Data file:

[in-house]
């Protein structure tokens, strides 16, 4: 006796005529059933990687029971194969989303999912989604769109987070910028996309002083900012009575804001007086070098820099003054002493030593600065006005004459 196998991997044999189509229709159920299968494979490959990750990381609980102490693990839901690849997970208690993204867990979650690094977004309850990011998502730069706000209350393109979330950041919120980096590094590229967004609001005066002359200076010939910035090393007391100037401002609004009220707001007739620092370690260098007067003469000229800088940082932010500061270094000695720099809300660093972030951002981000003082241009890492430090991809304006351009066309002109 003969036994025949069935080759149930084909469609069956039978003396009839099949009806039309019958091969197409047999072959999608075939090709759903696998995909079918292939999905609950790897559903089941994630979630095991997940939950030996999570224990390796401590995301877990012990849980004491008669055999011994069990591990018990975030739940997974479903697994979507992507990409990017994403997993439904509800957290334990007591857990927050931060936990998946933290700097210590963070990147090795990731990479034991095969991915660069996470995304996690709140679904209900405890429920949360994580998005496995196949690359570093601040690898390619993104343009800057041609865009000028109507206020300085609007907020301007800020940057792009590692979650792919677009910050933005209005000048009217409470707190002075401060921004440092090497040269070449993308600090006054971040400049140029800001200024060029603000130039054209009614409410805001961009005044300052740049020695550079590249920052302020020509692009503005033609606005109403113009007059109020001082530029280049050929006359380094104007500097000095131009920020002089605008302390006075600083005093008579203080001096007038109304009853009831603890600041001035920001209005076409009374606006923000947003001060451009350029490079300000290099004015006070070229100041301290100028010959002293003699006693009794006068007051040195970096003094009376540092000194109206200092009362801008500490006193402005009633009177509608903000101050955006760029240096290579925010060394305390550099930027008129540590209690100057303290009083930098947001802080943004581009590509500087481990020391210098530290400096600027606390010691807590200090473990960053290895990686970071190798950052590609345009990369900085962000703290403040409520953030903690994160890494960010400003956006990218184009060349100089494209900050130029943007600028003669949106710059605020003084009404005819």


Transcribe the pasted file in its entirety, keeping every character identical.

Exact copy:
[in-house]
């Protein structure tokens, strides 16, 4: 006796005529059933990687029971194969989303999912989604769109987070910028996309002083900012009575804001007086070098820099003054002493030593600065006005004459 196998991997044999189509229709159920299968494979490959990750990381609980102490693990839901690849997970208690993204867990979650690094977004309850990011998502730069706000209350393109979330950041919120980096590094590229967004609001005066002359200076010939910035090393007391100037401002609004009220707001007739620092370690260098007067003469000229800088940082932010500061270094000695720099809300660093972030951002981000003082241009890492430090991809304006351009066309002109 003969036994025949069935080759149930084909469609069956039978003396009839099949009806039309019958091969197409047999072959999608075939090709759903696998995909079918292939999905609950790897559903089941994630979630095991997940939950030996999570224990390796401590995301877990012990849980004491008669055999011994069990591990018990975030739940997974479903697994979507992507990409990017994403997993439904509800957290334990007591857990927050931060936990998946933290700097210590963070990147090795990731990479034991095969991915660069996470995304996690709140679904209900405890429920949360994580998005496995196949690359570093601040690898390619993104343009800057041609865009000028109507206020300085609007907020301007800020940057792009590692979650792919677009910050933005209005000048009217409470707190002075401060921004440092090497040269070449993308600090006054971040400049140029800001200024060029603000130039054209009614409410805001961009005044300052740049020695550079590249920052302020020509692009503005033609606005109403113009007059109020001082530029280049050929006359380094104007500097000095131009920020002089605008302390006075600083005093008579203080001096007038109304009853009831603890600041001035920001209005076409009374606006923000947003001060451009350029490079300000290099004015006070070229100041301290100028010959002293003699006693009794006068007051040195970096003094009376540092000194109206200092009362801008500490006193402005009633009177509608903000101050955006760029240096290579925010060394305390550099930027008129540590209690100057303290009083930098947001802080943004581009590509500087481990020391210098530290400096600027606390010691807590200090473990960053290895990686970071190798950052590609345009990369900085962000703290403040409520953030903690994160890494960010400003956006990218184009060349100089494209900050130029943007600028003669949106710059605020003084009404005819």